The recent International Congress of Plant Pathology (ICPP) in Boston brought together members of the plant health community from all over the world. Large events are a great place to forge new relationships, strengthen existing ones, or simply get everyone together in one place. The importance of working together is always emphasised when all corners of the community come together and find the space to discuss and discover common ground.
This was the focus of a session organised by CABI at ICPP titled Feeding the Future: Partners in plant health. Chaired by Plantwise programme executive, Washington Otieno with panelists Kirk Shirley from USDA Foreign Agricultural Service and Scott Heuchelin from Corteva Agriscience. The session highlighted the fundamental need for partnerships in plant health and food security.
With Plantwise representing the viewpoint of CABI as an international not-for-profit organisation, USDA as a food security donor, and Corteva the private sector, the session drew together diverse perspectives and valuable insights into how we all contribute to bringing plant health science from the lab to farmers’ fields; focusing on the importance of building genuine partnerships, leveraging on one another’s strengths to combat pests and diseases. But are these partnerships sustainable and future proof?
With essential objectives and funding streams often the main drivers, “partnerships are critical to address complex plant health issues in designing programmes,” said Kirk Shirley. USDA’s partnerships are enabling them to deliver, often remotely, in a range of diverse areas giving them a good overview of systemic issues in plant health. An example outlined by Mr Shirley is the distance learning project to bolster Pakistan’s sanitary and phytosanitary skills and knowledge. This project has been ongoing since 2011 with partners CABI and Texas A&M University, and earlier this year it was announced that the learning course would be going global and available in multiple languages including English, Spanish, and French.
Partnerships facilitate vital expertise and access to rural communities and enable programmes to reach as many beneficiaries as possible. However, there will always be restrictions due to funding or geopolitics and, as Mr Shirley pointed out, “phytosanitary issues don’t respect borders” which can create frustration and challenges often beyond the remit of control. Therefore “coordination and communication are absolutely crucial” to successful partnerships, concluded Mr Shirley.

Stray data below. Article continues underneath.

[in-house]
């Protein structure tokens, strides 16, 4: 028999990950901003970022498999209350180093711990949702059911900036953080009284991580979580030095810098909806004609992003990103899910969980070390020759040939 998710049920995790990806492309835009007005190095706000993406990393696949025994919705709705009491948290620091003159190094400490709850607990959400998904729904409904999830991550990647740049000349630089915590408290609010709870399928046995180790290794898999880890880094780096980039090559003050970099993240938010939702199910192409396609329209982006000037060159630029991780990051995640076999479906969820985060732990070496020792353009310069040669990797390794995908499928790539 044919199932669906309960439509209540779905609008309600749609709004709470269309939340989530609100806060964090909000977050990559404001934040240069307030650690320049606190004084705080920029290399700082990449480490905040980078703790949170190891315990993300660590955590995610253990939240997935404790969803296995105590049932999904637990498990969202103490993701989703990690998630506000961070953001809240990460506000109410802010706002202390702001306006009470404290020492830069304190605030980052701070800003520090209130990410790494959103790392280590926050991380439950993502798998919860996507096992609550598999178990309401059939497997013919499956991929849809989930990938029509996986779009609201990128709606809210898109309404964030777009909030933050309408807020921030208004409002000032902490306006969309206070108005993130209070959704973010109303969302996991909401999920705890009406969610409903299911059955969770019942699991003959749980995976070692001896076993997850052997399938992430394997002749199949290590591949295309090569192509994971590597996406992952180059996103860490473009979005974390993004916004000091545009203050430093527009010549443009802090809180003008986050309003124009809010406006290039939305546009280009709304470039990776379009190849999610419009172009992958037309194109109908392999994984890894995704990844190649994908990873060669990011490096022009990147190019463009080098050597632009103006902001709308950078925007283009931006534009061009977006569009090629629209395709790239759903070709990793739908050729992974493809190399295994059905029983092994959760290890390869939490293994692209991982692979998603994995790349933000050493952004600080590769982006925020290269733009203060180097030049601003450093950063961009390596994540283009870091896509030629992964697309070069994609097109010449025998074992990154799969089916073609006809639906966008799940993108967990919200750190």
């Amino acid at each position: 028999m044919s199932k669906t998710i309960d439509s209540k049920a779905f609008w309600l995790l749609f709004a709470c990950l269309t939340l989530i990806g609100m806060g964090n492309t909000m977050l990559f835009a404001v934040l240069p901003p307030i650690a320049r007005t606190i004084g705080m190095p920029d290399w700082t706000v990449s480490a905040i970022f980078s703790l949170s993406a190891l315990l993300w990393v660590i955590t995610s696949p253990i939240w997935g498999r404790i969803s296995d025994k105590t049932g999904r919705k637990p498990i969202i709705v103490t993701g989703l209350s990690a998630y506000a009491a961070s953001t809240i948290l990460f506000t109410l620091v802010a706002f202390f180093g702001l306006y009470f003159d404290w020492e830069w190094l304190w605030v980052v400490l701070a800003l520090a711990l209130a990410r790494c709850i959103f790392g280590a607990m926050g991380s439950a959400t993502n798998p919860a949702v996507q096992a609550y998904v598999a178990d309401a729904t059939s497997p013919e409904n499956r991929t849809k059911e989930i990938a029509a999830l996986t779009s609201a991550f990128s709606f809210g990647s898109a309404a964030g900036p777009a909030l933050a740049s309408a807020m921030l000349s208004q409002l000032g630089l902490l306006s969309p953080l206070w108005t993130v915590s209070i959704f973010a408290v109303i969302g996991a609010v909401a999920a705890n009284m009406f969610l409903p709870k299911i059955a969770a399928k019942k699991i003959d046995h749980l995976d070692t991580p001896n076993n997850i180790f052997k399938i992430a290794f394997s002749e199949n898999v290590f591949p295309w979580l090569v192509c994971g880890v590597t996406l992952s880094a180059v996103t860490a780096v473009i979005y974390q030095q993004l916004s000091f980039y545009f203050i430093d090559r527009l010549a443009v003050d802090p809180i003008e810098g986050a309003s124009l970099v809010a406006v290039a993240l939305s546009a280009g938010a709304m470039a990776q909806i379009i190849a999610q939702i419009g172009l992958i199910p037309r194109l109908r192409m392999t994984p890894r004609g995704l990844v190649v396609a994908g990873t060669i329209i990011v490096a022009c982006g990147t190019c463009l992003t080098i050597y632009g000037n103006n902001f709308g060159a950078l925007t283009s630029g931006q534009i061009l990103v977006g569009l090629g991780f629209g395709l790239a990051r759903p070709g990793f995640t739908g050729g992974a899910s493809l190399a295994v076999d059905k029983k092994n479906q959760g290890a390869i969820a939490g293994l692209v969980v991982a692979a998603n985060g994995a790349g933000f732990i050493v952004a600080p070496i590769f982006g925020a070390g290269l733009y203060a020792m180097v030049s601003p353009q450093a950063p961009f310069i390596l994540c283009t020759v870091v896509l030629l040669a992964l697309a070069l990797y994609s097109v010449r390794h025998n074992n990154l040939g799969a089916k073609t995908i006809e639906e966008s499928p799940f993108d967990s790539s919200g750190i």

Partnering with the private sector within agriculture may seem like a natural fit because agriculture is such a big business. Indeed, Dr Scott Heuchelin of Corteva Agriscience said that industry can and does contribute to a wide range of partnerships and gave a few examples of projects he had been involved with over the years including AWARD – professional development of African women, and BeCA – funding to support the creation of knowledge and expertise for capacity development.
Dr Heuchelin asserted that partnerships give both industry and collaborating partners opportunities to deal with pressing problems more effectively but it’s not something that is actually adequately demonstrated in terms of scale and impact. Corteva has extensive global capacity but potential partners must reach out with their needs. As Dr Heuchelin noted, “no individual entity whether government, philanthropic, or industry can achieve goals alone, we all need to work together,” adding that “creating a global plant pathology network is crucial.”
An integrated approach to managing plant health underpins what Plantwise is all about. Programme executive, Dr Washington Otieno took on a double role of chair and panellist in the session and described how Plantwise is implemented across 32 countries using partnerships in each one. Partnering not only with government departments such as extension, research, plant protection but also others such as academia, NGOs, and the private sector. Under Plantwise, CABI has driven the agenda of multi-stakeholder framework for managing plant health.
Dr Otieno made sure to emphasise that it’s vital to remember that primary beneficiaries have needs outside of plant pests and diseases such as advice on inputs or market linkages, and if these issues are outside your organisations core areas of strength, “partnerships are the only path to wider success.” Reminding the audience of plant pathologists that when “dealing with human beings, the science can only go so far,” and remembering this in programme design is crucial.
The theme of continuous communication, persistence, and coordination in order to maintain as much of the partnership as possible became the stand out theme from the audience members. What happens when a programme has reached is projected “end”, where does that expertise go? Can we have better tracking methods and longer-term lines of communication? With the natural movement of people within and between organisations, former partners or experts aren’t always reachable further down the line.
Sustaining capacity requires not only full investment at the time of the project or programme; relationships should be future proof. As a starting point, individual organisations need to invest in keeping a good database on experts and their contacts. We can’t always rely on international conferences to bring us together again.
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